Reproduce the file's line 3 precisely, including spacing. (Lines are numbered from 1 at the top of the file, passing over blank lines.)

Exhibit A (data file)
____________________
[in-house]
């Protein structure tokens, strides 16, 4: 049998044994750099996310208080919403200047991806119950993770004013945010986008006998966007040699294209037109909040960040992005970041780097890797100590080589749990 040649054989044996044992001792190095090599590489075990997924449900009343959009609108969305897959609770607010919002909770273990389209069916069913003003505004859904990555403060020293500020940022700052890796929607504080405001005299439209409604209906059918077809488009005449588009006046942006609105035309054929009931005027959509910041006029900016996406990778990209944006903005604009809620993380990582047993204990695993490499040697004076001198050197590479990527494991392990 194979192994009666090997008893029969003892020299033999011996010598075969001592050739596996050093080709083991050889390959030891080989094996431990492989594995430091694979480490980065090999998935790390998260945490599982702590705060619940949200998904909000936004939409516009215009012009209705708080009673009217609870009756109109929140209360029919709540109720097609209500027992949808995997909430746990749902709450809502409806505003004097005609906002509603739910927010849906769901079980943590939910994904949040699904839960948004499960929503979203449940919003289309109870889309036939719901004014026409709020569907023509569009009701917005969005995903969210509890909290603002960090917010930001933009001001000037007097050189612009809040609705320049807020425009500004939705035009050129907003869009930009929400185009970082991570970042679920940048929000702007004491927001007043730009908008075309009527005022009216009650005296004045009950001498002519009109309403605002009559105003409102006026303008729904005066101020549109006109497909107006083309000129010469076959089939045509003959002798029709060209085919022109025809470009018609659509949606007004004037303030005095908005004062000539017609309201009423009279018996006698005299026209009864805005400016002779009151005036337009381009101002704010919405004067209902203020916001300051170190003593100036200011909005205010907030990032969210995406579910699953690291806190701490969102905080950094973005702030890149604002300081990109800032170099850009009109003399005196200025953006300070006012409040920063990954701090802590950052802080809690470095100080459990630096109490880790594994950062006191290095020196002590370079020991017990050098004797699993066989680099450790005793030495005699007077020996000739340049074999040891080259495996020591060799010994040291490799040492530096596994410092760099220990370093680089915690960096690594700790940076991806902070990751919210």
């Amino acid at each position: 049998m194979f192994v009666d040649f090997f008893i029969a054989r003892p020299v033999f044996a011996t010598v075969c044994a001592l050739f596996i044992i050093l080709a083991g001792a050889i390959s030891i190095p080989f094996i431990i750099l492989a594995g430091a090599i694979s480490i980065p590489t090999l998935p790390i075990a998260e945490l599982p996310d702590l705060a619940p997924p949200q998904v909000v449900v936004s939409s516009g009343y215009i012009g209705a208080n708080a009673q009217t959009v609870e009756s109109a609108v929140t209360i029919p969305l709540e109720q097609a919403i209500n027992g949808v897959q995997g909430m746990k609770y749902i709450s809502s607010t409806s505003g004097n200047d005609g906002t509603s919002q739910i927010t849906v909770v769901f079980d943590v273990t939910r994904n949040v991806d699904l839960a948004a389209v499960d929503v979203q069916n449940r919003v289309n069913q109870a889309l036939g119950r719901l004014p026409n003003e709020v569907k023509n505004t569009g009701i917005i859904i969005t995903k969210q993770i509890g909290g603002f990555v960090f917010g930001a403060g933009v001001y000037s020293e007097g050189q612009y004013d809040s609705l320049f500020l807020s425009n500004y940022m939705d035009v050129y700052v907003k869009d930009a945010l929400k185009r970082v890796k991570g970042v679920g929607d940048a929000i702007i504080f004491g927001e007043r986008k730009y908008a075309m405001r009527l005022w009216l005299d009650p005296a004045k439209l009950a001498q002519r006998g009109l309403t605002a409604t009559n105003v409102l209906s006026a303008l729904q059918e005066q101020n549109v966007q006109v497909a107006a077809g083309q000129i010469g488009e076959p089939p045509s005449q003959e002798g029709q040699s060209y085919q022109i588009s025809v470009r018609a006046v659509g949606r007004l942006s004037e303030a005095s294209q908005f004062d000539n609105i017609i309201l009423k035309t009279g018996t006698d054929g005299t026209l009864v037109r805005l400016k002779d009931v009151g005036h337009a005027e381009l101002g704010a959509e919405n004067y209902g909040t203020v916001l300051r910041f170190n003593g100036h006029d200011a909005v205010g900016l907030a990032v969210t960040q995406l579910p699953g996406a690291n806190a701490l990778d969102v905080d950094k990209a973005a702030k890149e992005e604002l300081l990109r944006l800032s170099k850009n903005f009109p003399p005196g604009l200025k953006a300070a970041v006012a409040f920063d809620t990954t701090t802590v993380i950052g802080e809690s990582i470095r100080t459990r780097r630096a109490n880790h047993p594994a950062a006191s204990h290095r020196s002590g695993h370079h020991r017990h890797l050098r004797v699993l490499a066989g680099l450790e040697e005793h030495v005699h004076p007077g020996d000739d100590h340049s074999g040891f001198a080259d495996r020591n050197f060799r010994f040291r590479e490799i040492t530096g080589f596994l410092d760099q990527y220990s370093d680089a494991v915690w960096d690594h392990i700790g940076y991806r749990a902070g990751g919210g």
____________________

């Amino acid at each position: 049998m194979f192994v009666d040649f090997f008893i029969a054989r003892p020299v033999f044996a011996t010598v075969c044994a001592l050739f596996i044992i050093l080709a083991g001792a050889i390959s030891i190095p080989f094996i431990i750099l492989a594995g430091a090599i694979s480490i980065p590489t090999l998935p790390i075990a998260e945490l599982p996310d702590l705060a619940p997924p949200q998904v909000v449900v936004s939409s516009g009343y215009i012009g209705a208080n708080a009673q009217t959009v609870e009756s109109a609108v929140t209360i029919p969305l709540e109720q097609a919403i209500n027992g949808v897959q995997g909430m746990k609770y749902i709450s809502s607010t409806s505003g004097n200047d005609g906002t509603s919002q739910i927010t849906v909770v769901f079980d943590v273990t939910r994904n949040v991806d699904l839960a948004a389209v499960d929503v979203q069916n449940r919003v289309n069913q109870a889309l036939g119950r719901l004014p026409n003003e709020v569907k023509n505004t569009g009701i917005i859904i969005t995903k969210q993770i509890g909290g603002f990555v960090f917010g930001a403060g933009v001001y000037s020293e007097g050189q612009y004013d809040s609705l320049f500020l807020s425009n500004y940022m939705d035009v050129y700052v907003k869009d930009a945010l929400k185009r970082v890796k991570g970042v679920g929607d940048a929000i702007i504080f004491g927001e007043r986008k730009y908008a075309m405001r009527l005022w009216l005299d009650p005296a004045k439209l009950a001498q002519r006998g009109l309403t605002a409604t009559n105003v409102l209906s006026a303008l729904q059918e005066q101020n549109v966007q006109v497909a107006a077809g083309q000129i010469g488009e076959p089939p045509s005449q003959e002798g029709q040699s060209y085919q022109i588009s025809v470009r018609a006046v659509g949606r007004l942006s004037e303030a005095s294209q908005f004062d000539n609105i017609i309201l009423k035309t009279g018996t006698d054929g005299t026209l009864v037109r805005l400016k002779d009931v009151g005036h337009a005027e381009l101002g704010a959509e919405n004067y209902g909040t203020v916001l300051r910041f170190n003593g100036h006029d200011a909005v205010g900016l907030a990032v969210t960040q995406l579910p699953g996406a690291n806190a701490l990778d969102v905080d950094k990209a973005a702030k890149e992005e604002l300081l990109r944006l800032s170099k850009n903005f009109p003399p005196g604009l200025k953006a300070a970041v006012a409040f920063d809620t990954t701090t802590v993380i950052g802080e809690s990582i470095r100080t459990r780097r630096a109490n880790h047993p594994a950062a006191s204990h290095r020196s002590g695993h370079h020991r017990h890797l050098r004797v699993l490499a066989g680099l450790e040697e005793h030495v005699h004076p007077g020996d000739d100590h340049s074999g040891f001198a080259d495996r020591n050197f060799r010994f040291r590479e490799i040492t530096g080589f596994l410092d760099q990527y220990s370093d680089a494991v915690w960096d690594h392990i700790g940076y991806r749990a902070g990751g919210g």